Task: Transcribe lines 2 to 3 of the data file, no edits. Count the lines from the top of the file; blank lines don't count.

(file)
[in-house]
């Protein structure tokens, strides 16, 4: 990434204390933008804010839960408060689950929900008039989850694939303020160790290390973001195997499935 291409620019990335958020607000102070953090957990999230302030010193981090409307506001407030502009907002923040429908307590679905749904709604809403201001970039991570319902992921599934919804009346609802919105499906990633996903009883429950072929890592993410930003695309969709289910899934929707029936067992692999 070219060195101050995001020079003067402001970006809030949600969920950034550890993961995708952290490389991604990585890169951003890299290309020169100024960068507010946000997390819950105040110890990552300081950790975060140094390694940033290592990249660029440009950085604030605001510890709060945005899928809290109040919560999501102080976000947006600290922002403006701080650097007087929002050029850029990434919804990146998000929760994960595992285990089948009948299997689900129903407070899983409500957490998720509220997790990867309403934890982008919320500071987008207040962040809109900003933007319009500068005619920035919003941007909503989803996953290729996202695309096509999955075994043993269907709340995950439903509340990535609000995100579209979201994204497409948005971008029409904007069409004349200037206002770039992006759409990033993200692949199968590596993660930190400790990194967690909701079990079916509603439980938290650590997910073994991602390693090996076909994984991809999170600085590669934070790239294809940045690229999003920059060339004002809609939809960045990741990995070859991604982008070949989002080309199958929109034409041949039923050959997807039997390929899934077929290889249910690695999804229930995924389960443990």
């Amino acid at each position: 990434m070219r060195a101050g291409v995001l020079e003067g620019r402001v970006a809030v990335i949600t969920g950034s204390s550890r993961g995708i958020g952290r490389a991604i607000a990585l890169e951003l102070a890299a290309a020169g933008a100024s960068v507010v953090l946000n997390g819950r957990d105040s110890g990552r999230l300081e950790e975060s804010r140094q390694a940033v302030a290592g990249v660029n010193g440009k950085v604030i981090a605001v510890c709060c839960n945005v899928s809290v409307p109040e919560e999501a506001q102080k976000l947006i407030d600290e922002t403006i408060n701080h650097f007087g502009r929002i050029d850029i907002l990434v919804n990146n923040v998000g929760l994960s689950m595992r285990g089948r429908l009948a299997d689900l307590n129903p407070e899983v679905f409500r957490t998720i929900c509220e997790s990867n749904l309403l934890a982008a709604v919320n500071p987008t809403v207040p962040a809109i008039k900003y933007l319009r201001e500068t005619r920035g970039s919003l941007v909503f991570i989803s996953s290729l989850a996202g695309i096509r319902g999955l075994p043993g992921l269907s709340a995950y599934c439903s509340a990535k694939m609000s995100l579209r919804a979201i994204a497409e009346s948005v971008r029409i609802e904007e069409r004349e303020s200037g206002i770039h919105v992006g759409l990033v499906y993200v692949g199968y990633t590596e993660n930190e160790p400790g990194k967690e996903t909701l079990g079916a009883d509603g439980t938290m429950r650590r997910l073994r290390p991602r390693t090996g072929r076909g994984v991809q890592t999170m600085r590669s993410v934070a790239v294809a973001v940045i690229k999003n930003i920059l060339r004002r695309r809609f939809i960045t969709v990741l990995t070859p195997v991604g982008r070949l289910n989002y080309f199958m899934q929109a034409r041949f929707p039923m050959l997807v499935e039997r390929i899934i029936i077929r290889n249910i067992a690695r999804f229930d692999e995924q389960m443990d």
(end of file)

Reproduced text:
């Protein structure tokens, strides 16, 4: 990434204390933008804010839960408060689950929900008039989850694939303020160790290390973001195997499935 291409620019990335958020607000102070953090957990999230302030010193981090409307506001407030502009907002923040429908307590679905749904709604809403201001970039991570319902992921599934919804009346609802919105499906990633996903009883429950072929890592993410930003695309969709289910899934929707029936067992692999 070219060195101050995001020079003067402001970006809030949600969920950034550890993961995708952290490389991604990585890169951003890299290309020169100024960068507010946000997390819950105040110890990552300081950790975060140094390694940033290592990249660029440009950085604030605001510890709060945005899928809290109040919560999501102080976000947006600290922002403006701080650097007087929002050029850029990434919804990146998000929760994960595992285990089948009948299997689900129903407070899983409500957490998720509220997790990867309403934890982008919320500071987008207040962040809109900003933007319009500068005619920035919003941007909503989803996953290729996202695309096509999955075994043993269907709340995950439903509340990535609000995100579209979201994204497409948005971008029409904007069409004349200037206002770039992006759409990033993200692949199968590596993660930190400790990194967690909701079990079916509603439980938290650590997910073994991602390693090996076909994984991809999170600085590669934070790239294809940045690229999003920059060339004002809609939809960045990741990995070859991604982008070949989002080309199958929109034409041949039923050959997807039997390929899934077929290889249910690695999804229930995924389960443990």
């Amino acid at each position: 990434m070219r060195a101050g291409v995001l020079e003067g620019r402001v970006a809030v990335i949600t969920g950034s204390s550890r993961g995708i958020g952290r490389a991604i607000a990585l890169e951003l102070a890299a290309a020169g933008a100024s960068v507010v953090l946000n997390g819950r957990d105040s110890g990552r999230l300081e950790e975060s804010r140094q390694a940033v302030a290592g990249v660029n010193g440009k950085v604030i981090a605001v510890c709060c839960n945005v899928s809290v409307p109040e919560e999501a506001q102080k976000l947006i407030d600290e922002t403006i408060n701080h650097f007087g502009r929002i050029d850029i907002l990434v919804n990146n923040v998000g929760l994960s689950m595992r285990g089948r429908l009948a299997d689900l307590n129903p407070e899983v679905f409500r957490t998720i929900c509220e997790s990867n749904l309403l934890a982008a709604v919320n500071p987008t809403v207040p962040a809109i008039k900003y933007l319009r201001e500068t005619r920035g970039s919003l941007v909503f991570i989803s996953s290729l989850a996202g695309i096509r319902g999955l075994p043993g992921l269907s709340a995950y599934c439903s509340a990535k694939m609000s995100l579209r919804a979201i994204a497409e009346s948005v971008r029409i609802e904007e069409r004349e303020s200037g206002i770039h919105v992006g759409l990033v499906y993200v692949g199968y990633t590596e993660n930190e160790p400790g990194k967690e996903t909701l079990g079916a009883d509603g439980t938290m429950r650590r997910l073994r290390p991602r390693t090996g072929r076909g994984v991809q890592t999170m600085r590669s993410v934070a790239v294809a973001v940045i690229k999003n930003i920059l060339r004002r695309r809609f939809i960045t969709v990741l990995t070859p195997v991604g982008r070949l289910n989002y080309f199958m899934q929109a034409r041949f929707p039923m050959l997807v499935e039997r390929i899934i029936i077929r290889n249910i067992a690695r999804f229930d692999e995924q389960m443990d």